I think there's very good evidence that competition improves education both in the voucher schools and in the surrounding public schools. And we've seen it here. But I think you start the argument with simple fairness and equity for those less fortunate, and that gets you a certain distance. Now, there is no special interest in our society as strong, as stubborn, as well-funded, and as permanent as the public education establishment. And there is no argument one can make—certainly not one based on welfare of children or better results—that is persuasive to folks who believe that the system itself and the adults in it are the primary priority. So to answer your question: You have to get to a political equation where you can pass these things over their efforts, which are always very sophisticated, well-funded, and untiring.
How did you do that?
Ultimately we had a big electoral success in 2010, following a few others, that brought legislative majorities large enough that we were able to do things we couldn't do before. This was part of a package of reforms which are still bitterly and falsely criticized to this day by the teachers union and others but have brought marked improvements in reading scores, math scores, all the things that one would hope, in our state.
"Whatever social justice is, enabling poor people to have the same choice about one of the most fundamental of life's decisions—the education of their child—qualifies."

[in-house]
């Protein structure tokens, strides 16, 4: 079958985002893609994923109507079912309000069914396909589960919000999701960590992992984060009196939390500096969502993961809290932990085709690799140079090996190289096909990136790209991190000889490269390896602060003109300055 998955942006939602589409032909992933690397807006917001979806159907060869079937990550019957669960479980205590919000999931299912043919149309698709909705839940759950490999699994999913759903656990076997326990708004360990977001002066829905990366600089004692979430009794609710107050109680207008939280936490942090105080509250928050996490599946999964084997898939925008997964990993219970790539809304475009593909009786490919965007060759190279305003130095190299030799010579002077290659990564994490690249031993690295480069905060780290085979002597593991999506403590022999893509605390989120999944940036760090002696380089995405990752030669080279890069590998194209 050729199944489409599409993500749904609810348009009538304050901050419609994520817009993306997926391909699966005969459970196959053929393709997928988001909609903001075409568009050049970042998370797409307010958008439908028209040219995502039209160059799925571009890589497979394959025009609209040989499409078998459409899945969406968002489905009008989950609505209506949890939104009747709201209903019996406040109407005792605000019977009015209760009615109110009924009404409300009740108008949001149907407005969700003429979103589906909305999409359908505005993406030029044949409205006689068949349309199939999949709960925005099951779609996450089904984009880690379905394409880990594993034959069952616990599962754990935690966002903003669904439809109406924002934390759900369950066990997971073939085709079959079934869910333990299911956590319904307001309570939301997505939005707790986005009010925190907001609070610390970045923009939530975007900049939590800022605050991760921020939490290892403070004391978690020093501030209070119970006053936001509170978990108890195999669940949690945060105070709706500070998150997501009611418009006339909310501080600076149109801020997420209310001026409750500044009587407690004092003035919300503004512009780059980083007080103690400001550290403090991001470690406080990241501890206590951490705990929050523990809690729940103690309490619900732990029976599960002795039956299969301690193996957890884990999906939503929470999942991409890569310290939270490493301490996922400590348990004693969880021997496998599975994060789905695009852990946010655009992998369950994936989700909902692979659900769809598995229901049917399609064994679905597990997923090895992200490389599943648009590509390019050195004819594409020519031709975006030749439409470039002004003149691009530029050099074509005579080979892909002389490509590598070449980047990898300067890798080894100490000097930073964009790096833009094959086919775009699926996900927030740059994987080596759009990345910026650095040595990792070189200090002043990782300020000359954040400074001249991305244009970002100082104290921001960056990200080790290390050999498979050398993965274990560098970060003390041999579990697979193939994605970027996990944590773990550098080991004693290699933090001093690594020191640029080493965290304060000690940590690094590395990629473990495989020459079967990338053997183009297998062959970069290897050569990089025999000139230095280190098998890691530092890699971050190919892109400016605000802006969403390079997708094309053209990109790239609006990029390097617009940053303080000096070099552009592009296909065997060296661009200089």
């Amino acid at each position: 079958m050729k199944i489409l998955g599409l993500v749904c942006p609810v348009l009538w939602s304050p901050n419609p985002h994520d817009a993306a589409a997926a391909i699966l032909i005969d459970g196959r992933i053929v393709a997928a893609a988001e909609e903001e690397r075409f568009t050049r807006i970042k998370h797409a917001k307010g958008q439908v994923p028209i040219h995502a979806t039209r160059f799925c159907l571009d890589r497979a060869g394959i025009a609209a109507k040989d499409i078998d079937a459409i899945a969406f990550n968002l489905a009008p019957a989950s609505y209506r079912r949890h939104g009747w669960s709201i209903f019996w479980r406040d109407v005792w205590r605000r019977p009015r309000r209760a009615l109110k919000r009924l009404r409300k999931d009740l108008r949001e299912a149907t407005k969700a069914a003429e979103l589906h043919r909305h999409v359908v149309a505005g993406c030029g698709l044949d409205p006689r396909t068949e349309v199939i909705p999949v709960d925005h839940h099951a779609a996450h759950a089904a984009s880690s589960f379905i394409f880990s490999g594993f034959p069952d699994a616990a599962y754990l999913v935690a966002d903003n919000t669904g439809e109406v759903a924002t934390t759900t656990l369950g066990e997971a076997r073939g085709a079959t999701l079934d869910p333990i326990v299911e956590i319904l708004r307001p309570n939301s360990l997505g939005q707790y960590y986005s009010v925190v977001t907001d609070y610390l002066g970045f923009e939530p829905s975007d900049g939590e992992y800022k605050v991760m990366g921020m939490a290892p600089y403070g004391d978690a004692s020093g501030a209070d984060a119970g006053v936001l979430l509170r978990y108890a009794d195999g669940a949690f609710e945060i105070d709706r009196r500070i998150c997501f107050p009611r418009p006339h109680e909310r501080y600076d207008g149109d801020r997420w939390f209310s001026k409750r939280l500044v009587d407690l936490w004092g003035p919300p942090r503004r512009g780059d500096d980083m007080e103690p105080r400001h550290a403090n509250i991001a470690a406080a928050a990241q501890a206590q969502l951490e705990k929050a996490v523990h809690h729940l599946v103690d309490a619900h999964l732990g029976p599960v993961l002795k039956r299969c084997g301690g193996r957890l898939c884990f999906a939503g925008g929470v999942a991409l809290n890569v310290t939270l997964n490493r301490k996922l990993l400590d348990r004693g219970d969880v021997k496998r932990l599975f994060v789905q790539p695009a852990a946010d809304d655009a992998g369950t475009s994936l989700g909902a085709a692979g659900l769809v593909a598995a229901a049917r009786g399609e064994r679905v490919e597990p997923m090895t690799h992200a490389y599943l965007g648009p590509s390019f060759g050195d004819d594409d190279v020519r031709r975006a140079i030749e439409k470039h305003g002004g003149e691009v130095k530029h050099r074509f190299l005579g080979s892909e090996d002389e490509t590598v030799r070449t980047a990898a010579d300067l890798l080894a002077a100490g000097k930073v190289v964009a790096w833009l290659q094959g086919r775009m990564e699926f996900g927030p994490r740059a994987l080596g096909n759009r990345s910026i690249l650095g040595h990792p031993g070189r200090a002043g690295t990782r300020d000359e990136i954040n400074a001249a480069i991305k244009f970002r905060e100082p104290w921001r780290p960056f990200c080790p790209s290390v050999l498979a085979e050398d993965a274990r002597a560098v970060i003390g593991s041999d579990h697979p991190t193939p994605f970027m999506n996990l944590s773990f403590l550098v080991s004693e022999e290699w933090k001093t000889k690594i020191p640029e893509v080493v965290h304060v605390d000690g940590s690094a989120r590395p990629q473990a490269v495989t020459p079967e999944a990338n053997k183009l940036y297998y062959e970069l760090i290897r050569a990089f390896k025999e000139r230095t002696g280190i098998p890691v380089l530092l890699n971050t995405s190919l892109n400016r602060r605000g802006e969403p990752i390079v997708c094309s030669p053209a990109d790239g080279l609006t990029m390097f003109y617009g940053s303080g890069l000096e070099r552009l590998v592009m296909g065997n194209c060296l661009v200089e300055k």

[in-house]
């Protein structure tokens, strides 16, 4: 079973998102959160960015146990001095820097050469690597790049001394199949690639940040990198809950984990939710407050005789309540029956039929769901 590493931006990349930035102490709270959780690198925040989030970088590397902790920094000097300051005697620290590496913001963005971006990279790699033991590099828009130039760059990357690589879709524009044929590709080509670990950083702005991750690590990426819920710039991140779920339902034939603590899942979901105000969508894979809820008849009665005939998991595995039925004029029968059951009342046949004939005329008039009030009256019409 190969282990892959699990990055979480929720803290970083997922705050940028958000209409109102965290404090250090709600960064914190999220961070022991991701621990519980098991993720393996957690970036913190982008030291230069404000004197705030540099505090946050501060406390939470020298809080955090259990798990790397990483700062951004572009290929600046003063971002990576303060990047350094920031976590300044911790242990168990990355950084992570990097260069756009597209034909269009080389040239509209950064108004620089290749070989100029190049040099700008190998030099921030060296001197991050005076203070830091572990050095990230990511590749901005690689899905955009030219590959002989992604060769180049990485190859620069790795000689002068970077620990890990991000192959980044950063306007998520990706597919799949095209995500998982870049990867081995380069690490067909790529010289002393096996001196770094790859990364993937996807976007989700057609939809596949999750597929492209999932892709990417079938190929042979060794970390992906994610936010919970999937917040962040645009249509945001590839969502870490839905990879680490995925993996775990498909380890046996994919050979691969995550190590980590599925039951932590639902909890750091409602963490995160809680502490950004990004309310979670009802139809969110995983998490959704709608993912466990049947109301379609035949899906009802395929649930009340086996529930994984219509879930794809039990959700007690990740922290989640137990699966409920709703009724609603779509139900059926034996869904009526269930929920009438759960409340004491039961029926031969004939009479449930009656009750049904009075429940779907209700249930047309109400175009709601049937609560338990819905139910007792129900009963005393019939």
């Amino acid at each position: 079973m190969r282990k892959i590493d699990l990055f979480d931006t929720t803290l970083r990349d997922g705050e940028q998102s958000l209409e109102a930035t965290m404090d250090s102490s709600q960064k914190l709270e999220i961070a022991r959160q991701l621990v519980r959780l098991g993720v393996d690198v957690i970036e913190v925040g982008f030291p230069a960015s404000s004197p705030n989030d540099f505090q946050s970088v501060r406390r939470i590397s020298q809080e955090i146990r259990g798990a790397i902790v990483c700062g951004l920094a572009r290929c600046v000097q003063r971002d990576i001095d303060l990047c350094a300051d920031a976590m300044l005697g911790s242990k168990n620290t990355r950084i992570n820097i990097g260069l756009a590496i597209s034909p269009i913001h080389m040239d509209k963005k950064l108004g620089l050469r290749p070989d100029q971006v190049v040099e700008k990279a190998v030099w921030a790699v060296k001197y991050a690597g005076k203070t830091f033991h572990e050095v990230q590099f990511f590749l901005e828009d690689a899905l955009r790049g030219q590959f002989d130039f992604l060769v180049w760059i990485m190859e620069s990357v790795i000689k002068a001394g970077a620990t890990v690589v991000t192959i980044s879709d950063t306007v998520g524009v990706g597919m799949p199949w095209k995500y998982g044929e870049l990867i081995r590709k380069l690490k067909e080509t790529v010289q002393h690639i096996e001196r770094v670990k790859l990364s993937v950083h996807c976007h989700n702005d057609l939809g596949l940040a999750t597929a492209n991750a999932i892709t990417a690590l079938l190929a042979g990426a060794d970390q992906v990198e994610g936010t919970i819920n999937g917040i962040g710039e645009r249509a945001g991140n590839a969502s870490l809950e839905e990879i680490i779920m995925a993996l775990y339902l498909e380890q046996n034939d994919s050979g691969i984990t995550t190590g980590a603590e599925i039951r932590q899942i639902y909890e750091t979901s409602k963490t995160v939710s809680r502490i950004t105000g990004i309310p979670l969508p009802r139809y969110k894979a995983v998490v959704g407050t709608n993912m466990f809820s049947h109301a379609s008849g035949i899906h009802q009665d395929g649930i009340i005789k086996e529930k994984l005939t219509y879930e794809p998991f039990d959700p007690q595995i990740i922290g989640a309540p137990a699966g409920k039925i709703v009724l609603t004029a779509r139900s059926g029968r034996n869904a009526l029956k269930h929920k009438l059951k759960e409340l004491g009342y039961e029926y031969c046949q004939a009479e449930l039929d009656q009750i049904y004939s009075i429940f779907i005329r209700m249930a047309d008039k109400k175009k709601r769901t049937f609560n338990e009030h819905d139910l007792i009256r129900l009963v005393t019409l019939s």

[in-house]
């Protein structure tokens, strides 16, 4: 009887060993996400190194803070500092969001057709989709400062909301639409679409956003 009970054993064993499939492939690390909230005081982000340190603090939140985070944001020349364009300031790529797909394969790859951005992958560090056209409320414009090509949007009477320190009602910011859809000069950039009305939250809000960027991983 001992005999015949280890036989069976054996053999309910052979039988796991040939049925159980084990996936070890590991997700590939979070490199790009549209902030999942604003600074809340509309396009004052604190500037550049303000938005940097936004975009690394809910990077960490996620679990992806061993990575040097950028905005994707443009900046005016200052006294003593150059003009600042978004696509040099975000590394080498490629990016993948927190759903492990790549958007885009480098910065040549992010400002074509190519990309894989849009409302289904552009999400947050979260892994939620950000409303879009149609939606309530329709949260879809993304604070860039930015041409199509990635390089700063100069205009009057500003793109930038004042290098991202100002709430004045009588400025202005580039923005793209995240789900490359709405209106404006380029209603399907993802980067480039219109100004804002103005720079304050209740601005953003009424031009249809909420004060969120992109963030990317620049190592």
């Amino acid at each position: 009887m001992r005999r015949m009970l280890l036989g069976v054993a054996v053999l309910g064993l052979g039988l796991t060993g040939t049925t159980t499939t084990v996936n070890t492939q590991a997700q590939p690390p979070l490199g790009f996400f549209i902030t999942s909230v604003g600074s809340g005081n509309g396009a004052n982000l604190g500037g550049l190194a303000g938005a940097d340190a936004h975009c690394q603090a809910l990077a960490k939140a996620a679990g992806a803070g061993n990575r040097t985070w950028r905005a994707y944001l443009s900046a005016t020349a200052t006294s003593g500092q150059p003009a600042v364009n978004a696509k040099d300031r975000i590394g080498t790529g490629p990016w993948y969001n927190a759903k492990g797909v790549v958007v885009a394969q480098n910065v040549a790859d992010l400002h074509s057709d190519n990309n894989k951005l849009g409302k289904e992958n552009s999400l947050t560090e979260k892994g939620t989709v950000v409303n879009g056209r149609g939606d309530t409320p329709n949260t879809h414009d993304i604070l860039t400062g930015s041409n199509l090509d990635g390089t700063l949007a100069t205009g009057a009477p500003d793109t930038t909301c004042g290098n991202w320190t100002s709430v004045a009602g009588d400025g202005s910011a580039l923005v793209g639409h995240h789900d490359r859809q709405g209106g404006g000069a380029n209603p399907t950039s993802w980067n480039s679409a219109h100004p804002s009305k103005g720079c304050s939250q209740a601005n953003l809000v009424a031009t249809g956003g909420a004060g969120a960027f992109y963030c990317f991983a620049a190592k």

The scholarships or vouchers get more attention than anything else, but that was just one of [the changes]. A big part of that reform package was that we narrowed collective bargaining to wages and benefits, meaning that it frees principals to run their schools, superintendents to run their districts, and all these things are no longer dictated to them by a contract that they signed or somebody signed. Performance pay for teachers, the radical notion that better teachers ought to be rewarded more so than those who were not producing. But none of those things probably would have been possible if we had not secured a strong enough political situation. There are no studies anybody's going to produce, no speech, no matter how eloquent, I could give [appealing] to the social conscience, that will suffice in most political environments against the strongest, toughest, most-seasoned, and best-funded interest group we know.
In that same period, you also got through some reforms to labor regulation and health care entitlements. The teachers unions were the strongest opponents?
Yes, they were. We became the first Northern state since the Taft-Hartley Act to pass right-to-work legislation. That would not have been possible, I don't think, 15 or 20 years ago. The industrial and other unions were much larger and better-funded and stronger then. We passed civil service reform. On my first day on the job, after a lot of thought, I almost backed away from doing this. I struck down the executive order that authorized collective bargaining inside Indiana state government. And I was very afraid that it would cause an explosion and derail so many other things, a huge agenda of things that we'd come to office to do. That did not happen.
Given how much you got done in this period of relatively united government in Indiana, talk a little bit about the missed opportunities at the federal level of the last two years, in terms of fiscal responsibility and elsewhere.
I try studiously to stay away from things that look and sound partisan. My preoccupation for a very long time has been what I believe will be economically, internationally, and probably societally a cataclysmic problem when our debts can no longer be financed on federal debt. That's a failing of both parties.